If your threads are somewhat good, send me the manifold, I have the die for chasing threads, not the whole vaporizer, just the manifold, Bob
I don't think you're going to be too pleased with using anything between the pipe and the manifold.
Do what George advised, using a little valve grinding compound on the threads...you'll be satisfied with the results as the nut will thread on correctly.
Note: I had to replace the exhaust pipe on my dad's car while on tour and found the pipe to be incorrectly formed and nothing was going to get that nut to go on, as it was approaching the exhaust manifold at the wrong angle. A couple of tweaks to the pipe aligned things and everything fit as it was supposed to. Once the nut fits the exhaust manifold, make sure the pipe flare fits the manifold correctly and you'll be in business.
George - "Suspicions confirmed!" For years, I always had to struggle with a pipe wrench when tightening or removing the brass exhaust manifold nut. I finally bought an actual Model "T" exhaust manifold nut wrench a couple years ago, which, quite frankly, is a rather crude looking hunk of iron. However, ever since starting to use that big, ugly crude looking wrench, I am always amazed at hot I am able to turn the nut with much, MUCH less of a struggle with the nut feeling tight, but is merely binding like always happened with a pipe wrench! Not sure why the actual exhaust nut wrench works so much better, but it sure does!.....harold
P.S. In thinking about it, brass being somewhat soft, it might be that the "gripping" action of the jaws of the pipe wrench actually distorts the brass nut just enough to cause binding,......???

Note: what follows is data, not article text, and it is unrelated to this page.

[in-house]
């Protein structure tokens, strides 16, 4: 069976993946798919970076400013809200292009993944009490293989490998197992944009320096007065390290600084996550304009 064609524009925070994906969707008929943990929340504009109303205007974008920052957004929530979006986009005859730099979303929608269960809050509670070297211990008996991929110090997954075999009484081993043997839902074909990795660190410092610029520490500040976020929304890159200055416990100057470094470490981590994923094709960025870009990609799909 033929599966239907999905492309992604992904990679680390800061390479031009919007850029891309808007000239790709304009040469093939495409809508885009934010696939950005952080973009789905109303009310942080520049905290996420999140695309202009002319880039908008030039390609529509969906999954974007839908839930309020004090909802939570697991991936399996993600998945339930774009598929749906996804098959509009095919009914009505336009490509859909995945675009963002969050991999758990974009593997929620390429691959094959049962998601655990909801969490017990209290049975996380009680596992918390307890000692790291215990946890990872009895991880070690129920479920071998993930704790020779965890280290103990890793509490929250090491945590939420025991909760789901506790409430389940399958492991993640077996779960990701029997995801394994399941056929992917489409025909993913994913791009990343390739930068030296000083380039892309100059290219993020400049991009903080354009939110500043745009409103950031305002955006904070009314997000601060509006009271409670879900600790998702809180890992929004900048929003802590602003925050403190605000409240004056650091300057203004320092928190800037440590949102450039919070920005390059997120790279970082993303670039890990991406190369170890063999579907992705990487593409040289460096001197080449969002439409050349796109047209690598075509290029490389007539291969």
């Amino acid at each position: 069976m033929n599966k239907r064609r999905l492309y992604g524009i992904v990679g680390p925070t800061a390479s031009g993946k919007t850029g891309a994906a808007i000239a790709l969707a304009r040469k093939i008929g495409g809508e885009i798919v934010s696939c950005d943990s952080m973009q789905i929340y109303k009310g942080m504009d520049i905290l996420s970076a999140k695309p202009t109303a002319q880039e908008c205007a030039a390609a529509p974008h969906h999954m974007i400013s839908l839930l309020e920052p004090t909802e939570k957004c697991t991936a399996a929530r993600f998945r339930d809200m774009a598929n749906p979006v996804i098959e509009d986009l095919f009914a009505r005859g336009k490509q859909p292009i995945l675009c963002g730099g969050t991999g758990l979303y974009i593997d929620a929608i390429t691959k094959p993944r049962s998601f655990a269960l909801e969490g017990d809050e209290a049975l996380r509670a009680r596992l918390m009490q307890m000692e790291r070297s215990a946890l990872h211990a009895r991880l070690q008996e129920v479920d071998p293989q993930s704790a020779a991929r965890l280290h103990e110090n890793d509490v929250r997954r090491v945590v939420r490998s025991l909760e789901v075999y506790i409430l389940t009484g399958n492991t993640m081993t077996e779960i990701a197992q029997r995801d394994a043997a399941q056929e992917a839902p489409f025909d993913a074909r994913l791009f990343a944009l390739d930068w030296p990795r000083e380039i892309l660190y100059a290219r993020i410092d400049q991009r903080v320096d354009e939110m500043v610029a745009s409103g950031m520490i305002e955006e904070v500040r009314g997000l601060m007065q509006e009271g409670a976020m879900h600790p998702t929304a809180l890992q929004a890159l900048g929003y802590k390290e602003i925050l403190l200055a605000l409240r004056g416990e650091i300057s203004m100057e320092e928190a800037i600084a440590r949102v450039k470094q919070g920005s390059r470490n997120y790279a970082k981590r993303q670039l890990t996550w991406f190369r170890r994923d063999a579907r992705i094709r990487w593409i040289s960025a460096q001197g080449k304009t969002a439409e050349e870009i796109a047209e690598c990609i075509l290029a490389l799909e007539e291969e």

Oops,..... meant how,....not hot! Even proof-reading misses "typos" when the same guy that wrote the post does the proof-reading!
I had the same problem with the nut having to go too far on the manifold for it to seal the pipe correctly. I backed the nut off and then welded a bead on the backside of the flare, then used a grinder to smooth it out. That let me basically add a 'donut' thickness to the backside of the flare - so I needed less threads for the nut, but it still used only the pipe and manifold to create the seal. Better than having a donut between the manifold and pipe.
I bought a 27 touring that has a custom made pipe. It was expanded to slip over the threaded portion, has two short slits cut in it and clamps with a standard exhaust clamp. I just wished the guy that made it had written down all the machine settings as it is perfect and looks like the factory did it.
Took off my manifold today with help from Royce and took it to his shop. Cleaned up threads with file and finally got new nut started. Was able to get nut on about 3/4 way. Will order new manifold gaskets tomorrow . Nut is extremely hard to turn. Will use heat to try to tighten up with manifold back on.
If your exhaust pipe does not reach the flange, take off the exhaust pipe clamp at the muffler (if it has one)and slide the pipe up to the manifold. Toss the clamp in the scrap bin, it is not needed. The exhaust pipe to muffler is a slip fit, and yes it may leak some but it has to expand and contract someplace and this is where it does it. Unless you have a tail pipe, in's not like that length of the muffler is going to make a lot of difference on the smell!
Bob Bergstadt is making a really nice reproduction pack nut. I think he gets $10 for them. I had to file the flats down in a couple of places to get my pack nut wrench to fit, but other than that, it is just like Ford made it. What we really need is someone to make 100% correct exhaust pipes!